Body-Shaming

    I know. One of the things I miss about living in the Middle East is the abaya / burka. I don't understand why western women think it's this terrible thing. It's about respecting your body, not being ashamed of it. Ahem. I actually DO like wearing an abaya (which is required by law in the KSA)... Becuase I get to become invisable in public (and I can wear a bikini under it if I so choose... Women do wear an exceptionally wide variants of clothes underneath). Bt if you're serious about your Q spiritDragon... All you have to do is - look for a culture which requires a higher level of modesty than ours. to understand why people feel our own modesty level is repressive. - blame "The Society for Rational Dress" (late 1800s), which claimed (correctly) that corsets and other exceptionally restrictive clothing made for women was physically damaging... Which kicked off the rational,dress movement in western society. - a smidge of blame goes to WWI... Which created both fabric shortages, and jobs for women (factory workers in the US, Ambulamce drivers in the UK, resistance fighters in the EU)... And an entire generation of PTSD that fell into the roaring 20s.
  10. Quin

    Not sure there is a way back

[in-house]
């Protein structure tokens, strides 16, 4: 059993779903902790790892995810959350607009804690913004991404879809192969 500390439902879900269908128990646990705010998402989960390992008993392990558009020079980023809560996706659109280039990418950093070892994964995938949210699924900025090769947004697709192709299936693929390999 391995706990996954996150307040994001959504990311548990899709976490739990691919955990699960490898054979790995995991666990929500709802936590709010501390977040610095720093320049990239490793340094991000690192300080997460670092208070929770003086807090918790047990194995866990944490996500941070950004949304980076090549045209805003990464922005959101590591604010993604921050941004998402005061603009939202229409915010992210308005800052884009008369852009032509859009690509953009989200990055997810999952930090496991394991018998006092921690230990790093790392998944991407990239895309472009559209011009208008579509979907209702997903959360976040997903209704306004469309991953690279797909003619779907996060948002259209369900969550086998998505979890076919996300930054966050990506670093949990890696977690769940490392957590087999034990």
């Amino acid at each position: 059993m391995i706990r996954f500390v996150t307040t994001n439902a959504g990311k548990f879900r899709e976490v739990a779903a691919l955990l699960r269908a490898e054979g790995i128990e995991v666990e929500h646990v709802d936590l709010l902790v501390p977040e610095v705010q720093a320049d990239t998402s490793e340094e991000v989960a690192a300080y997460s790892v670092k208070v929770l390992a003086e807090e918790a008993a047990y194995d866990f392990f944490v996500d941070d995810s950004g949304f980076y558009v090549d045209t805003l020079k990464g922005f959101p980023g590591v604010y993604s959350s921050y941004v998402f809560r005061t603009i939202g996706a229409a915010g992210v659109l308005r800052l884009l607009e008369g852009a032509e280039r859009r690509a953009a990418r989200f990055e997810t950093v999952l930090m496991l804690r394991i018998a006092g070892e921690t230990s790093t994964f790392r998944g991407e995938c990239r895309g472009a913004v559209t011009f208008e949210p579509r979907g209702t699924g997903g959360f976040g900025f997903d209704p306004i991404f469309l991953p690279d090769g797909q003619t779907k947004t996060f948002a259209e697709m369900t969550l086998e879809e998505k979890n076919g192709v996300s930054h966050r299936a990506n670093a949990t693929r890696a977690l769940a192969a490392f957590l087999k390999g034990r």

Okay... So you've got a problem with Pride. Actually, let me backtrack a moment. You DO see that believing that you're too "bad" for God to forgive, despite not even doing anything that would put your membership into question, much less require the long slow process back from excommunication, is a sin of Pride? Yes? God can forgive killers, abusers, adulterers, thieves, liars, and the whole rest of mankind... But you, yourself? Nope. Unforgivable. Sweetheart. You're special, and Heavenly Father loves you... without you having to put yourself on an unreachable pedestal (up or down). HF trusts us to make mistakes. To learn from them, or repeat them, as we will. You have kids, yes? Have you decided to never trust your toddler ever again -in their entire long lives- because they said "I can do it myself!" And failed? Or did you smile at them, know there was no way on earth they could do it themselves, and let them try? Most likely you've let them try dozens, even hundreds of times. And a few times here or there, you've stepped in and stopped them, and more times than you can count help them without them knowing it or taught the same lesson over. I can guarantee that you will trust your 25yo to use a cup, or cross the street, or put their pants on right side out even if your toddler isn't ready to do those things, yet. Even if they insisted and promised they could do those things as toddlers and failed miserably, or threw an unholy fit about not being allowed to. Even if every other toddler but yours could do those things perfectly (and they can't). You will still love them, and trust them, and cherish them. Not because they didn't make mistakes. But because they are the children you love with your whole heart.